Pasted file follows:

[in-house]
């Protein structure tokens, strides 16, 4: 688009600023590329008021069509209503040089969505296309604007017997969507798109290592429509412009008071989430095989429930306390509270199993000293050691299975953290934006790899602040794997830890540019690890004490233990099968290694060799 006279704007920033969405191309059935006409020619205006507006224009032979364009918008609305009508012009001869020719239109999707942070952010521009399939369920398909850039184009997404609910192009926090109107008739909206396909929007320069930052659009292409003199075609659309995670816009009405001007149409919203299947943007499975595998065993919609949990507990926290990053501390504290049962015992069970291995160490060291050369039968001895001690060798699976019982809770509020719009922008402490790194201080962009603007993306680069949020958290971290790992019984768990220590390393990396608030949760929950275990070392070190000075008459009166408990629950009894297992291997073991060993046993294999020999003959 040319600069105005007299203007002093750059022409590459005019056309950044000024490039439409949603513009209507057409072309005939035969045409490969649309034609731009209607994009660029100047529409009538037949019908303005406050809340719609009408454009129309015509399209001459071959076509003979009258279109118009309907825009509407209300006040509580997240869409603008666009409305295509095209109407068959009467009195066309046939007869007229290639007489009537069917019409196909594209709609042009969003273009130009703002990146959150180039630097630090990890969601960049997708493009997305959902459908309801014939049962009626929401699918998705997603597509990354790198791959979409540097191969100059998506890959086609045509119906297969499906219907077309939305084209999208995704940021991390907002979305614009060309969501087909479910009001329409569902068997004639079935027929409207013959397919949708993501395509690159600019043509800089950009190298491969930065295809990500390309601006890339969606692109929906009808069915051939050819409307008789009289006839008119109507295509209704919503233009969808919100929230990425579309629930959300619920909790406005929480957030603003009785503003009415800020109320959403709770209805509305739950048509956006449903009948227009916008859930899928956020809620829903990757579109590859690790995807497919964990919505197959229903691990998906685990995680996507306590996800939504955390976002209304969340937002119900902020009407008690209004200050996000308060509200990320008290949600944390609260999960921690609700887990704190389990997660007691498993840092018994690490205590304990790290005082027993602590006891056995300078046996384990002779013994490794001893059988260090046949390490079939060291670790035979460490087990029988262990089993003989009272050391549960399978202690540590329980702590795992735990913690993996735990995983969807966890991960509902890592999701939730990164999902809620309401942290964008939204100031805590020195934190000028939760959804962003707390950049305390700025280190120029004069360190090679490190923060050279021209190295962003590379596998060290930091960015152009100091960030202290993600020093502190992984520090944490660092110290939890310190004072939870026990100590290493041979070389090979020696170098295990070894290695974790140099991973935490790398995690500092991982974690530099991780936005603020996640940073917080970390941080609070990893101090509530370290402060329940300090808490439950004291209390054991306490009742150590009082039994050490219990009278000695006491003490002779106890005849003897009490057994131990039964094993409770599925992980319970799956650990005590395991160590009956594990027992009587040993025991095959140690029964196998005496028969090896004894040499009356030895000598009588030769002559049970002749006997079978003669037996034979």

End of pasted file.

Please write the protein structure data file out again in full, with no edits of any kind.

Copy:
[in-house]
């Protein structure tokens, strides 16, 4: 688009600023590329008021069509209503040089969505296309604007017997969507798109290592429509412009008071989430095989429930306390509270199993000293050691299975953290934006790899602040794997830890540019690890004490233990099968290694060799 006279704007920033969405191309059935006409020619205006507006224009032979364009918008609305009508012009001869020719239109999707942070952010521009399939369920398909850039184009997404609910192009926090109107008739909206396909929007320069930052659009292409003199075609659309995670816009009405001007149409919203299947943007499975595998065993919609949990507990926290990053501390504290049962015992069970291995160490060291050369039968001895001690060798699976019982809770509020719009922008402490790194201080962009603007993306680069949020958290971290790992019984768990220590390393990396608030949760929950275990070392070190000075008459009166408990629950009894297992291997073991060993046993294999020999003959 040319600069105005007299203007002093750059022409590459005019056309950044000024490039439409949603513009209507057409072309005939035969045409490969649309034609731009209607994009660029100047529409009538037949019908303005406050809340719609009408454009129309015509399209001459071959076509003979009258279109118009309907825009509407209300006040509580997240869409603008666009409305295509095209109407068959009467009195066309046939007869007229290639007489009537069917019409196909594209709609042009969003273009130009703002990146959150180039630097630090990890969601960049997708493009997305959902459908309801014939049962009626929401699918998705997603597509990354790198791959979409540097191969100059998506890959086609045509119906297969499906219907077309939305084209999208995704940021991390907002979305614009060309969501087909479910009001329409569902068997004639079935027929409207013959397919949708993501395509690159600019043509800089950009190298491969930065295809990500390309601006890339969606692109929906009808069915051939050819409307008789009289006839008119109507295509209704919503233009969808919100929230990425579309629930959300619920909790406005929480957030603003009785503003009415800020109320959403709770209805509305739950048509956006449903009948227009916008859930899928956020809620829903990757579109590859690790995807497919964990919505197959229903691990998906685990995680996507306590996800939504955390976002209304969340937002119900902020009407008690209004200050996000308060509200990320008290949600944390609260999960921690609700887990704190389990997660007691498993840092018994690490205590304990790290005082027993602590006891056995300078046996384990002779013994490794001893059988260090046949390490079939060291670790035979460490087990029988262990089993003989009272050391549960399978202690540590329980702590795992735990913690993996735990995983969807966890991960509902890592999701939730990164999902809620309401942290964008939204100031805590020195934190000028939760959804962003707390950049305390700025280190120029004069360190090679490190923060050279021209190295962003590379596998060290930091960015152009100091960030202290993600020093502190992984520090944490660092110290939890310190004072939870026990100590290493041979070389090979020696170098295990070894290695974790140099991973935490790398995690500092991982974690530099991780936005603020996640940073917080970390941080609070990893101090509530370290402060329940300090808490439950004291209390054991306490009742150590009082039994050490219990009278000695006491003490002779106890005849003897009490057994131990039964094993409770599925992980319970799956650990005590395991160590009956594990027992009587040993025991095959140690029964196998005496028969090896004894040499009356030895000598009588030769002559049970002749006997079978003669037996034979």